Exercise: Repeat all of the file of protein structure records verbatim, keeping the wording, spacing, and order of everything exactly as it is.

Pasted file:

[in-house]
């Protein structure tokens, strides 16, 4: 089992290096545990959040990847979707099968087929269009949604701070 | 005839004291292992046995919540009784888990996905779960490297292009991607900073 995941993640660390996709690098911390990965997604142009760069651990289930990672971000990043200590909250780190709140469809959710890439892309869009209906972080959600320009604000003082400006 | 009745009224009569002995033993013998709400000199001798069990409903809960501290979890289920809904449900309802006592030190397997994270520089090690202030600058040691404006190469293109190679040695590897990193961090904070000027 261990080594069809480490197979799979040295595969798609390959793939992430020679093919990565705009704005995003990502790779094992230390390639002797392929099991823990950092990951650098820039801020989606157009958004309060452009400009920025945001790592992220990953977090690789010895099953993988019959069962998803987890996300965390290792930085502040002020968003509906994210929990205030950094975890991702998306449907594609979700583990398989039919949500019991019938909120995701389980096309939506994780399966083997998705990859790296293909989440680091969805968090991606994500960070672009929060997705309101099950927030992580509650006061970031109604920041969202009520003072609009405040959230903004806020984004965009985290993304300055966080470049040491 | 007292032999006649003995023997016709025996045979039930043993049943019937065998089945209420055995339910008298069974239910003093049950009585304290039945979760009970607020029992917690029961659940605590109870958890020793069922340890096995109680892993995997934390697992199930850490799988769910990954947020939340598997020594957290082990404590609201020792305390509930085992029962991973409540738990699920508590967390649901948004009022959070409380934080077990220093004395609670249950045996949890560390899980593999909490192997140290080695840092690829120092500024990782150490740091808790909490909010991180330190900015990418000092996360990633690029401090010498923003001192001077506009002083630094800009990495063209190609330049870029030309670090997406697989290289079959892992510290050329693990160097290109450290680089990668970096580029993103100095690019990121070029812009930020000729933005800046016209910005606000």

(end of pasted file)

[in-house]
């Protein structure tokens, strides 16, 4: 089992290096545990959040990847979707099968087929269009949604701070 | 005839004291292992046995919540009784888990996905779960490297292009991607900073 995941993640660390996709690098911390990965997604142009760069651990289930990672971000990043200590909250780190709140469809959710890439892309869009209906972080959600320009604000003082400006 | 009745009224009569002995033993013998709400000199001798069990409903809960501290979890289920809904449900309802006592030190397997994270520089090690202030600058040691404006190469293109190679040695590897990193961090904070000027 261990080594069809480490197979799979040295595969798609390959793939992430020679093919990565705009704005995003990502790779094992230390390639002797392929099991823990950092990951650098820039801020989606157009958004309060452009400009920025945001790592992220990953977090690789010895099953993988019959069962998803987890996300965390290792930085502040002020968003509906994210929990205030950094975890991702998306449907594609979700583990398989039919949500019991019938909120995701389980096309939506994780399966083997998705990859790296293909989440680091969805968090991606994500960070672009929060997705309101099950927030992580509650006061970031109604920041969202009520003072609009405040959230903004806020984004965009985290993304300055966080470049040491 | 007292032999006649003995023997016709025996045979039930043993049943019937065998089945209420055995339910008298069974239910003093049950009585304290039945979760009970607020029992917690029961659940605590109870958890020793069922340890096995109680892993995997934390697992199930850490799988769910990954947020939340598997020594957290082990404590609201020792305390509930085992029962991973409540738990699920508590967390649901948004009022959070409380934080077990220093004395609670249950045996949890560390899980593999909490192997140290080695840092690829120092500024990782150490740091808790909490909010991180330190900015990418000092996360990633690029401090010498923003001192001077506009002083630094800009990495063209190609330049870029030309670090997406697989290289079959892992510290050329693990160097290109450290680089990668970096580029993103100095690019990121070029812009930020000729933005800046016209910005606000």